The Bodyscan website and, more importantly, the booking pages that ask for your personal information and credit card details are now SSL-secure.
That means all data passed between your browser and the booking engine web server are encrypted and remain private. You can see this marked by the HTTPS (rather than just HTTP) at the front of each page's URL in your web browser.
Due to some software restrictions, we've had to take the booking engine (made by Australian company Bookeo) out of Bodyscan's own website and host it on its native site. It's exactly the same engine and works in exactly the same way but is no longer embedded as a widget on the Bodyscan booking page.
The upshot is that when you book a Bodyscan DEXA body fat test you can be sure your personal and credit card details are completely safe.
If you've been to Bodyscan for a DEXA scan then you can use the Bodyscan body composition calculator to set targets for fat loss, muscle gain or both.
After entering the data (in kilograms, not grams - therefore your bone mass (BMC) will be between one and four kilograms) from your DEXA Bodyscan report on the first (RMR) page (which gives you two formulae's outputs for your resting calorie requirement), you can advance to the Body Composition Calculator, which allows you to set targets for fat and lean mass, using your fat mass index (FMI) and lean mass index (LMI).
To arrive at FMI and LMI targets, you'll want to use the Bodyscan percentile tables (latest update December 2017), which you can see on our Data Page and are also at the back of your printed explanatory notes (download notes here).
The tables in the explanatory notes are for clients of all ages and the numbers hold very well up to age 50. On our Data Page the tables have been split into age bands and you can view and download these too.
Using the 'All Ages' data, you can see from the blue (male) tables, that the median (50th percentile) score for male FMI is 5.79 and the median LMI is 19.3. The orange (female) tables show medians of 7.62 and 15.5 respectively. (These figures have been updated as of December 2017).
If you're already carrying more fat and/or less lean mass than the average Bodyscan client, you might want to use these median values as initial targets for FMI and LMI.
On the body comp calculator you can move the fat and lean slidebars until your FMI and LMI (on the left of the page) reach or come close to those targets. You'll then have (immediately above the slidebars) the absolute amounts, in kilograms, of fat and muscle you need to lose/gain. You'll also see your projected change in weight - which might even be zero.
If you're better than the Bodyscan client average, you can set your targets to be the top quartile or top 10%.
The FMI and LMI targets come with a caveat - the Bodyscan client data does not represent a random sample of the UK population; they are self-selecting Bodyscan clients and they contain a range of ethnicities. Nevertheless, they are a very good starting point to set a tangible, achieveable target.
The opening episode of Doctor in the House airs at 9pm on Thursday 19th November and follows Sandeep and his family after his Bodyscan DEXA scan reveals he has high levels of visceral fat.
We have no idea what the final edit will look like but we hope it will raise awareness of the benefits of DEXA fat testing. The BBC programme guide is here (click 'show more' for the full description).
One of the questions I get asked most often (by men) following a DEXA scan is: “what percentage body fat do I have to be before I see my abs?”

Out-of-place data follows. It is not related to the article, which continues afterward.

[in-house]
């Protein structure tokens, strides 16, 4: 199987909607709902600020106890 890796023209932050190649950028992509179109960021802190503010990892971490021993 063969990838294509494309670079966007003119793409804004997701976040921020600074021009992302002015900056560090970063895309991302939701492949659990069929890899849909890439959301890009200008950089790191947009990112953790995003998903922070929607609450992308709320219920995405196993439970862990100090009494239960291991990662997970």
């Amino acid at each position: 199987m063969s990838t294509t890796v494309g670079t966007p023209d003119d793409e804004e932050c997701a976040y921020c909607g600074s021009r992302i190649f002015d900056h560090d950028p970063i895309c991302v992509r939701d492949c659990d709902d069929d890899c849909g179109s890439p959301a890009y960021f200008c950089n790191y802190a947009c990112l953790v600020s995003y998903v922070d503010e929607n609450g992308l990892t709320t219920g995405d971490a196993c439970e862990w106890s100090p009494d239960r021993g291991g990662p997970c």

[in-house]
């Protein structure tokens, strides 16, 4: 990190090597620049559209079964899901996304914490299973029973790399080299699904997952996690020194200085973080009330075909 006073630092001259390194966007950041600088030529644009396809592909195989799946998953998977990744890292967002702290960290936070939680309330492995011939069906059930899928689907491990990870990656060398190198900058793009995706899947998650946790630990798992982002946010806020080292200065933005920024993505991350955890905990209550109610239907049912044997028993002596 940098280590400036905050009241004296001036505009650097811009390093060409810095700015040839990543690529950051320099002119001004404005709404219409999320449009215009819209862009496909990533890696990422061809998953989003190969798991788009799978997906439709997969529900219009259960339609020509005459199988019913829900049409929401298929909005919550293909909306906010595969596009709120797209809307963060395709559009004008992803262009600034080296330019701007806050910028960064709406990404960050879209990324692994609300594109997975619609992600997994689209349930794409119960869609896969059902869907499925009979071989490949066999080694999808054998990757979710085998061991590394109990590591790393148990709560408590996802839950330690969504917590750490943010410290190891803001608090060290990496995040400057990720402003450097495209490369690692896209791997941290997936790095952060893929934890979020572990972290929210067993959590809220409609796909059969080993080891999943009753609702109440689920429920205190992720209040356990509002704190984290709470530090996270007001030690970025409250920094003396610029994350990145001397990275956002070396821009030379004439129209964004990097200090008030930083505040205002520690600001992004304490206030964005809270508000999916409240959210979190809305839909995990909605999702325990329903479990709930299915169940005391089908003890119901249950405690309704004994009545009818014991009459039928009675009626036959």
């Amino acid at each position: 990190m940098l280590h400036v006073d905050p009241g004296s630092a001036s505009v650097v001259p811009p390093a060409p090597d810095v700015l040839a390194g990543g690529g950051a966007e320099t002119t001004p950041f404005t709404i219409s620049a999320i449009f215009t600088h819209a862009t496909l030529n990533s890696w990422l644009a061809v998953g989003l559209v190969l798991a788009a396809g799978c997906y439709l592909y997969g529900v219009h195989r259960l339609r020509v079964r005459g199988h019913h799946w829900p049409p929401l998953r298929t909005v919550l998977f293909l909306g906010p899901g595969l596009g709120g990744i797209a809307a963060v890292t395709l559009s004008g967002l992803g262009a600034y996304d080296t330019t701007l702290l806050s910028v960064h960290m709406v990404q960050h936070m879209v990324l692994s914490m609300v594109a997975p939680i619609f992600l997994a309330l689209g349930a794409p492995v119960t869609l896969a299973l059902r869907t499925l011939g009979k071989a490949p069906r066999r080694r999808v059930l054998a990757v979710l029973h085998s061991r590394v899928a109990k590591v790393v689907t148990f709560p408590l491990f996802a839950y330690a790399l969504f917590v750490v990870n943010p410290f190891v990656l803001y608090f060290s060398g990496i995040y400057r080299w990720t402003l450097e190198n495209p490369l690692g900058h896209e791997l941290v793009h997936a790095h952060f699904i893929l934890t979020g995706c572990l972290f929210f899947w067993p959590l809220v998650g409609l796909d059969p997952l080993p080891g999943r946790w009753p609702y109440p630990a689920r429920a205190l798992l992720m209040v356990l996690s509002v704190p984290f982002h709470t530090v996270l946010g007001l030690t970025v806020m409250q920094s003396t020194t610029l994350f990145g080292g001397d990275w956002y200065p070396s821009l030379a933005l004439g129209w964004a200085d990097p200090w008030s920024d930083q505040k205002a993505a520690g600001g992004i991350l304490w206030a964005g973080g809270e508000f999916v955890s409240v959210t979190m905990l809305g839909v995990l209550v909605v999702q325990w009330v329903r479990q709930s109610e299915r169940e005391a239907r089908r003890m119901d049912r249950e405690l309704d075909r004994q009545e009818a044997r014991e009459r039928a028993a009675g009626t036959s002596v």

One of the commonest rule-of-thumb responses is ten percent. But like a lot of stuff to do with the body, it depends.
Look at this scan report for Dave, who has put on both fat and muscle in 12 weeks and now stands at 17.2% fat (subtotal). Moreover, he is 17.5% fat in the trunk and 20% in the belly (android) region. But the photos above show he has respectable (certainly noticeable) abs at the front despite being able to pinch at least an inch at the side.
Compare that to Peter, whose progress we have charted before and whose DEXA fat figures are just 13.7% (subtotal), 13.1% (trunk) and 16.1% (belly) and whose abs remain elusive (sorry, we didn't take a photo).
Dave says he’s just blessed with good, thick abs and works them hard by adding weights to exercises such as hanging leg lifts and incline crunches. He's not in the camp that believes abs don’t need their own workout; he will usually train them hard twice a week.
A quick look at the pair’s respective lean mass index (lean mass divided by height squared in the Lean Indices table on the first page of each report) shows up significant lean mass/muscle differences: 23.6 for Dave, 21.5 for Peter. That 2.1 is a big difference for an index where 19.5 is average and 25 is steroid territory.
Further, relying on body fat percentage doesn’t really make much sense because it’s just an average over your entire body. You might carry your fat atypically. And you can have a low percentage (or proportion) of fat but still be carrying a lot of it in terms of kilos. That's what your fat mass index will make clear.
So it seems that to see your abs you need one or more of: a low FMI, low percentage fat, high LMI, a good ab routine and genetic luck!
Between January and August (2015), more than 350 men and 150 women came for a DEXA scan at Bodyscan’s London location.
The aggregated results are available here and show something quite interesting. The median value for fat mass is almost identical - 16.8kg for men and 17.3kg for women.
Of course, women are typically lighter than men so 17kg of fat will equate to a higher body fat percentage for women. Indeed, the median weight and fat percentage for Bodyscan clients turned out to be:
Men: 83kg weight, 21.8% fat*
Women: 63.1kg, 30.1% fat*
It’s important to remember that Bodyscan clients are not a random sample of the UK population; they have elected to have a DEXA scan for whatever reason (fitness or fat loss) and are probably geographically close to London. The data also include a broad range of ages (the median age is 36 (men) and 35 (women)).
However the approximate 17kg for median fat mass for both sexes is, if nothing else, quirky!